Double Dragon (ダブルドラゴン Daburu Doragon?) is a 1987 beat 'em up developed by Technōs Japan and distributed in North America and Europe by Taito Corporation. The game is a spiritual and technological successor to Technos' earlier beat 'em up, Nekketsu Kōha Kunio-kun (released outside of Japan by Taito as Renegade), but introduced several additions such as two-player cooperative gameplay and the ability to arm oneself with an enemy's weapon after disarming them. Double Dragon is considered to be one of the first successful examples of the genre, resulting in the creation of two arcade sequels and several spinoffs, as well as inspiring other companies in creating their own beat 'em ups.
Home versions of the game were released for the Nintendo Entertainment System, Sega Master System, Atari 2600, Atari 7800, Atari ST, Amiga, Commodore 64, Game Boy, Genesis/Mega Drive and Atari Lynx, among other platforms during the series's height of popularity. A remake titled Double Dragon Advance was released for the Game Boy Advance in 2003. The NES version was re-released for the Wii's Virtual Console in North America on April 28, 2008 at a cost of 500 Wii Points. Nintendo also released the Game Boy version on the Nintendo 3DS Virtual Console in 2011.
Another remake was released for the iOS mobile devices in 2011, which features brand new gameplay, sprites and animations, and music. A new Double Dragon title, Double Dragon Neon, was released in 2012 for Xbox Live Arcade and PlayStation Network, and is considered a reboot of the series.
The player takes control of martial artist Billy Lee, or his twin brother Jimmy (also known as Hammer and Spike in the supplementary materials for the American arcade release), as they fight their way into the turf of the Black Warriors gang in order to rescue their common love interest Marian. The player character has a repertoire of martial art techniques which they can perform by using the joystick and three action buttons (kick, jump, and punch) individually or in combination. Techniques range from basic punches and kicks, to more elaborate manoeuvres like hair grabbing moves and elbow strikes. When playing with another player, one can assist the other by grabbing their partner's opponent from behind. Caution should be taken, though, as some enemies are able to do the same thing to the players. The player begins the game with a certain number of extra lives and a life gauge which depletes as the player takes hits. If the life gauge runs out or the time limit reaches zero, the player will lose a life.
There is a small variety of enemy characters that the player will face through the course of the game. Certain enemies carry melee weapons, which can be knocked out of their hands and picked up to use against them. Available weapons include baseball bats, whips, throwing knives, and dynamite; in addition, rocks, oil drums, and boxes can be found in certain places.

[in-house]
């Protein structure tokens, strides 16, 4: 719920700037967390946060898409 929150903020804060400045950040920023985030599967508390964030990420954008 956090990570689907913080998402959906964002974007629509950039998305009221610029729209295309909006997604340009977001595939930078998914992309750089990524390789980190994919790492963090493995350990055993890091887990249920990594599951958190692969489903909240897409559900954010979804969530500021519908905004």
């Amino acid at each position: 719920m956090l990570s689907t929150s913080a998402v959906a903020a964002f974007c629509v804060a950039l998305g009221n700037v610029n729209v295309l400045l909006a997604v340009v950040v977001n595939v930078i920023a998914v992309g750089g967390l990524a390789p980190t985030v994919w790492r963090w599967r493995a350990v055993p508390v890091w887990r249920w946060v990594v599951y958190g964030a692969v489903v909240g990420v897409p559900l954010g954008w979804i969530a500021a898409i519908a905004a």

The game is divided into four different stages or "missions," which consist of a city slum, a factory, the woods, and the gang's hideout. The game normally ends if a single player defeats the final boss alone. However, if two players manage to complete the game together, they are then forced to fight each other in order to determine who will win Marian's affections.
Although the original arcade version featured a color palette of 384 colors, the hardware used consisted of several 8-bit processors running in parallel; 16-bit technology was cost-prohibitive at the time the game was first released. The hardware consisted of multiple HD6309-based processor chips, and multiple processors dedicated to sound, such as the Yamaha YM2151 sound chip.
Developer(s) Technōs Japan
Sega (Sega Master System)
Publisher(s) Taito Corporation (North America)
Technōs Japan (Japan)
Producer(s) Tradewest: Leland Cook and Byron Cook
Designer(s) Yoshihisa Kishimoto
Series Double Dragon
Platform(s) Arcade, Nintendo Entertainment System, PlayChoice-10, Sega Master System, ZX Spectrum, Amstrad CPC, Commodore 64, IBM PC, Atari ST, Amiga, Atari 2600, Atari 7800, Game Boy, Mega Drive/Genesis, Lynx, Mobile, Zeebo, Apple OS, Game Boy Advance, iPhone, Xbox, PS3
Release date(s) (Arcade) 1987
Genre(s) Beat 'em up
Mode(s) Up to 2 players, simultaneous
CPU Main CPU
Hitachi HD6309 12 MHz
Hitachi HD63701 6 MHz Sub Cpu
Motorola M6809 1.5 MHz
YM2151 3.579 MHz
2xMSM5205 375 kHz
Resolution: 256x240 (H) 57.44 Hz
Color depth: 12bit, 4096 colors.
On screen colors: 384
On screen sprites: 64
Tiles: 3 tiles as 8x8 for character map, 16x16 for sprites, 16x16 for background.
Tile-maps: 2 maps, 512x512 for background, 256x256 for character map.
Palettes: Every tile uses 15 unique colors (1 color reserved as transparent) via one of the its own 8 dedicated tile palette. Hence 3x8x16 = 384 colors.